Yale Athletics

The Yale men’s squash team demolished Brown on Tuesday night in Providence, marking the Bulldog’s third consecutive win in an undefeated regular season.

No. 9 Yale (3–0) traveled to Providence for the match, and returned relatively unscathed. The Bulldogs defeated No. 20 Brown (0–1) in a demoralizing 8–1 finish, ending their first month of the season with a spotless record. Yale’s first four seeded players all defeated their respective opponents in three games. The Elis will not play again until Jan. 7.

“The team has stepped up a lot and is playing at a higher level than we played all last season,” head coach Dave Talbott said. “Our level is closer to 2016 when we won the Ivy and national championship.”

Coming straight off of a high-intensity weekend consisting of two away matches against No. 7 Drexel and No. 16 Franklin & Marshall, Max Martin ’18 said he recognizes the difficulty in maintaining the stamina to cover three away games. However, the Bulldogs showed no signs of weakness or fatigue on the court as they brought home three wins in a five-day span. Yale bested Drexel with a 6–3 overall score last Friday, and followed with a clean sweep against Franklin & Marshall the next day.

Historically, Yale has bested Brown in every matchup dating back to 2010, as far back as the program’s record books span. Of these consecutive wins over the last seven years, the team secured five of the victories via clean sweep. The other two matches allowed Brown a total of only three game wins, producing a combined score of 60–3.

Yale used the Brown match to hone its fundamentals and to test different methods of play for the season to come. The match took place before the bulk of the season, allowing the Elis to analyze their play and improve individual skills before facing more competitive and higher-ranked teams in January and February.

“This match was a good opportunity to work on some of the things we needed improvement on from over the weekend,” Martin said. “People took this opportunity to make small, personal adjustments to their games, and they tried things out that didn’t work well for them over the weekend to improve their game for future weekends.”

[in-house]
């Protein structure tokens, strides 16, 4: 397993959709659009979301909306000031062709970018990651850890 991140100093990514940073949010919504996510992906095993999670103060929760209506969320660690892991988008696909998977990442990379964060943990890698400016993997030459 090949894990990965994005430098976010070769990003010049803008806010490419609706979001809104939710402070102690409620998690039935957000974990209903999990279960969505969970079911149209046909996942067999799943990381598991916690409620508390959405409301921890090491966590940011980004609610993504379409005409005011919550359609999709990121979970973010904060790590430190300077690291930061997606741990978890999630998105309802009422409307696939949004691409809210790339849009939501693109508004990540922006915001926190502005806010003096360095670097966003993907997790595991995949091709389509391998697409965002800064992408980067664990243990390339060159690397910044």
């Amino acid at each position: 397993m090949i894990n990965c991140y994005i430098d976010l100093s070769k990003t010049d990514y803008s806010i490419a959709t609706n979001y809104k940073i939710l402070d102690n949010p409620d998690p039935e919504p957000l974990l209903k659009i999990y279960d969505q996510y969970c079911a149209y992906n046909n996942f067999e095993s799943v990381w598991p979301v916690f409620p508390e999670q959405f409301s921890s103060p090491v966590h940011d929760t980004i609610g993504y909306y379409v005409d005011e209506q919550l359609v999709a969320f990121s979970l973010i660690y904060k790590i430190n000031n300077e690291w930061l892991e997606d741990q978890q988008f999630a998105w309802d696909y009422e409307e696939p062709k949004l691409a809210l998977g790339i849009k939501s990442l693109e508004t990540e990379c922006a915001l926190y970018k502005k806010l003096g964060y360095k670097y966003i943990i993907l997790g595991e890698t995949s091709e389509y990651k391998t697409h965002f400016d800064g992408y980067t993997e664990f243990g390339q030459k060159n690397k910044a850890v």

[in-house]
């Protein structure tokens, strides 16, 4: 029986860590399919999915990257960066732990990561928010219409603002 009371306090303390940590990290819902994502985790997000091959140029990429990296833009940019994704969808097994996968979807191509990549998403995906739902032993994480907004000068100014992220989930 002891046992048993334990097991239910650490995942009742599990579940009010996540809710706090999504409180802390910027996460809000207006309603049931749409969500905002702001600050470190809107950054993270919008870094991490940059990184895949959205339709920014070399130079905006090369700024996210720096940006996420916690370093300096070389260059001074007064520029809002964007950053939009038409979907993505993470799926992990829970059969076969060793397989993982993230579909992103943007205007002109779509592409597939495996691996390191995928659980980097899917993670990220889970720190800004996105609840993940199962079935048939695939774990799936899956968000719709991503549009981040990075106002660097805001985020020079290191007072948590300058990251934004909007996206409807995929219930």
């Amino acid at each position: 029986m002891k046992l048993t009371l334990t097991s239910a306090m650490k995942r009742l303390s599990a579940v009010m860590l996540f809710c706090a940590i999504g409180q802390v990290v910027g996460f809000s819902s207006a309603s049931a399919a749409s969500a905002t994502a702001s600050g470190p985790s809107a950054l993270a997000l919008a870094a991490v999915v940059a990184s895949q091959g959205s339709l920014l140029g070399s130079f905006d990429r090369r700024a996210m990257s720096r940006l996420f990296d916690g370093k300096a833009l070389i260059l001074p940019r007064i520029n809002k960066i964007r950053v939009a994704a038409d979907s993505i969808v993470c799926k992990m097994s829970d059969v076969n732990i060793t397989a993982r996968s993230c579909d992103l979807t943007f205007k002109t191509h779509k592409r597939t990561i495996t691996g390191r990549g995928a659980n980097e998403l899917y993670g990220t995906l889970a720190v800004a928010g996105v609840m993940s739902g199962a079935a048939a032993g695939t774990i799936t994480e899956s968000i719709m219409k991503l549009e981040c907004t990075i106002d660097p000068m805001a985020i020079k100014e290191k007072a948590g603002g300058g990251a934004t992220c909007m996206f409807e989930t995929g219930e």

The Bulldogs plan to focus extra attention and skill towards teams which pose greater challenges, such as No. 5 Penn and No. 6 Rochester, both of which battle Yale in January. If Yale can defeat these highly competitive squads, it will build a stellar case for being ranked in the top eight of the College Squash Association. Placement in the top eight secures a team’s place in the national championships in mid-February.

Yale’s entire lineup fought valiantly, losing only a single match in the No. 9 spot. The upper half of the lineup fared particularly well in their matchups. No. 3 Harrison Gill ’21 bested Brown’s Nicholas Pitaro in three games in which Pitaro scored a total of 10 points. Gill played first in the day, setting a strong tone for the rest of the team to feed on. Aside from Gill, No. 8 Yohan Pandole ’20 pulled out a win after battling through a five-game match against Brown’s Palak Goel. After going down 2–1, Pandole fought back in the final two frames to take the match.

The Bulldogs will wait more than a month for their next matches, against Amherst and Williams. They plan to use this recess to recuperate and continue training. The team’s original No. 1-seeded player, Spencer Lovejoy ’20, has missed the past three matches due to appendicitis, but will return to the court in time for the January slate.

“Winter break is where we will make our improvements because the lack of schoolwork allows us to commit to training hard two to three times a day, eating healthy, and focusing on our squash without any distractions,” captain Thomas Kingshott ’18 said. “We are really motivated as a team to push each other this break.”

Yale resumes its season Jan. 7 against both Amherst and Williams.

Lauren Cueto | lauren.cueto@yale.edu